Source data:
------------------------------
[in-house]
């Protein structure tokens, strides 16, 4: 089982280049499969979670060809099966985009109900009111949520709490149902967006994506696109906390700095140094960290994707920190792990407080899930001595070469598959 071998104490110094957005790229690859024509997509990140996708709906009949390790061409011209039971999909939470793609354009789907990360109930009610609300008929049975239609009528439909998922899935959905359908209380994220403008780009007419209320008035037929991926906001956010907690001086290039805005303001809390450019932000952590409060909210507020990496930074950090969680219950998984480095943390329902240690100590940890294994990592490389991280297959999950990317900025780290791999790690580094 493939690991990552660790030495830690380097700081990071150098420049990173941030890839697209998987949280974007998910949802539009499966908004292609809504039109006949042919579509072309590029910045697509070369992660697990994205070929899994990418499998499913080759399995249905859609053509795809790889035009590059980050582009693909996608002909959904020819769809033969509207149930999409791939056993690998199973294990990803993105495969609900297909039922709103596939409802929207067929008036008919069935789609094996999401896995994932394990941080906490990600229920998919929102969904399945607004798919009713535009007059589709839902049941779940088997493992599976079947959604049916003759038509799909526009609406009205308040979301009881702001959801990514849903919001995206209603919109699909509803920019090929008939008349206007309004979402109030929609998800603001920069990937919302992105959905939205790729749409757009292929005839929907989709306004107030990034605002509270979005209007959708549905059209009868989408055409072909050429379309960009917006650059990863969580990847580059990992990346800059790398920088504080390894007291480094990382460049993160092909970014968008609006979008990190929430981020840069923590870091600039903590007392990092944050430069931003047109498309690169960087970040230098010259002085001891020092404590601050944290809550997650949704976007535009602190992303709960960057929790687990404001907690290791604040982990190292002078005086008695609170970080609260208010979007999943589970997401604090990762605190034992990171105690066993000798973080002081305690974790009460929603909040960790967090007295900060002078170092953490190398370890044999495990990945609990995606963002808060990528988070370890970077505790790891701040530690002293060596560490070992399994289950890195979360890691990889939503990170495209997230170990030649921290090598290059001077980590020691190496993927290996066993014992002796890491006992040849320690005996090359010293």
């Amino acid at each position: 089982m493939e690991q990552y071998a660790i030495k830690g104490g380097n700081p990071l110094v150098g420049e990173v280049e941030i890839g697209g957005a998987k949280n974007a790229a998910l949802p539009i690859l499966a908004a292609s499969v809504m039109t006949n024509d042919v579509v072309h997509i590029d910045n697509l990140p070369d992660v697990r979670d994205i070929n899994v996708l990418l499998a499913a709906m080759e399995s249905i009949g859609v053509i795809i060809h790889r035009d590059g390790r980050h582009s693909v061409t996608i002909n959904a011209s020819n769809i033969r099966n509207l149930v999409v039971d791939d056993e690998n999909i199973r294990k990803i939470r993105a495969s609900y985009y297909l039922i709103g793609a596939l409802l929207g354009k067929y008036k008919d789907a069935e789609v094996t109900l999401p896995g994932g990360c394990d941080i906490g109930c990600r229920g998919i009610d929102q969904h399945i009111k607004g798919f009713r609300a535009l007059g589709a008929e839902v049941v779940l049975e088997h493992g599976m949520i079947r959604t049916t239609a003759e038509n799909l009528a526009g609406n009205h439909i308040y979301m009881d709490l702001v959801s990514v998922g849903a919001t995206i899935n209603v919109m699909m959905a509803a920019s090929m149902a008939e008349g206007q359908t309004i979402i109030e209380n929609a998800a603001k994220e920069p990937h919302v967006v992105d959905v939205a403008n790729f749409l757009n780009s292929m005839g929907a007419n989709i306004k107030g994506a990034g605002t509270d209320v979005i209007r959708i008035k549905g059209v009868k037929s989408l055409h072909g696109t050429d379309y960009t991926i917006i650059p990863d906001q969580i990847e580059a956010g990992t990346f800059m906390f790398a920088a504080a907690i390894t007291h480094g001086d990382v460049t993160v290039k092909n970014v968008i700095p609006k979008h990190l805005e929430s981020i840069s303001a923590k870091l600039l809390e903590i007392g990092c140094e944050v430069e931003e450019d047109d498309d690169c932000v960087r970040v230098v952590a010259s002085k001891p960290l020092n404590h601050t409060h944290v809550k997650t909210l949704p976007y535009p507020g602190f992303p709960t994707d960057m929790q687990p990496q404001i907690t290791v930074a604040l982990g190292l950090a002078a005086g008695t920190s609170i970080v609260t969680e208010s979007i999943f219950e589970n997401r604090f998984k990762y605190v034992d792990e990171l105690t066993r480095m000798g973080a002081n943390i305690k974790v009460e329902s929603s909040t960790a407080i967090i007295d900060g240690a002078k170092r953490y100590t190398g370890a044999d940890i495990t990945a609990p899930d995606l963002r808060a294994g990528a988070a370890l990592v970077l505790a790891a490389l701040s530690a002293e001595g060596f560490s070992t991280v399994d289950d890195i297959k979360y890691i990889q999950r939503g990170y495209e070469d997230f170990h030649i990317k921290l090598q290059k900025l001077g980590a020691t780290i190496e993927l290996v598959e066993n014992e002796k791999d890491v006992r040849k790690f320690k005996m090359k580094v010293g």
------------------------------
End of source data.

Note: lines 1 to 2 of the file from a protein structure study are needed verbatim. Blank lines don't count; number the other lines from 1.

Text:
[in-house]
């Protein structure tokens, strides 16, 4: 089982280049499969979670060809099966985009109900009111949520709490149902967006994506696109906390700095140094960290994707920190792990407080899930001595070469598959 071998104490110094957005790229690859024509997509990140996708709906009949390790061409011209039971999909939470793609354009789907990360109930009610609300008929049975239609009528439909998922899935959905359908209380994220403008780009007419209320008035037929991926906001956010907690001086290039805005303001809390450019932000952590409060909210507020990496930074950090969680219950998984480095943390329902240690100590940890294994990592490389991280297959999950990317900025780290791999790690580094 493939690991990552660790030495830690380097700081990071150098420049990173941030890839697209998987949280974007998910949802539009499966908004292609809504039109006949042919579509072309590029910045697509070369992660697990994205070929899994990418499998499913080759399995249905859609053509795809790889035009590059980050582009693909996608002909959904020819769809033969509207149930999409791939056993690998199973294990990803993105495969609900297909039922709103596939409802929207067929008036008919069935789609094996999401896995994932394990941080906490990600229920998919929102969904399945607004798919009713535009007059589709839902049941779940088997493992599976079947959604049916003759038509799909526009609406009205308040979301009881702001959801990514849903919001995206209603919109699909509803920019090929008939008349206007309004979402109030929609998800603001920069990937919302992105959905939205790729749409757009292929005839929907989709306004107030990034605002509270979005209007959708549905059209009868989408055409072909050429379309960009917006650059990863969580990847580059990992990346800059790398920088504080390894007291480094990382460049993160092909970014968008609006979008990190929430981020840069923590870091600039903590007392990092944050430069931003047109498309690169960087970040230098010259002085001891020092404590601050944290809550997650949704976007535009602190992303709960960057929790687990404001907690290791604040982990190292002078005086008695609170970080609260208010979007999943589970997401604090990762605190034992990171105690066993000798973080002081305690974790009460929603909040960790967090007295900060002078170092953490190398370890044999495990990945609990995606963002808060990528988070370890970077505790790891701040530690002293060596560490070992399994289950890195979360890691990889939503990170495209997230170990030649921290090598290059001077980590020691190496993927290996066993014992002796890491006992040849320690005996090359010293």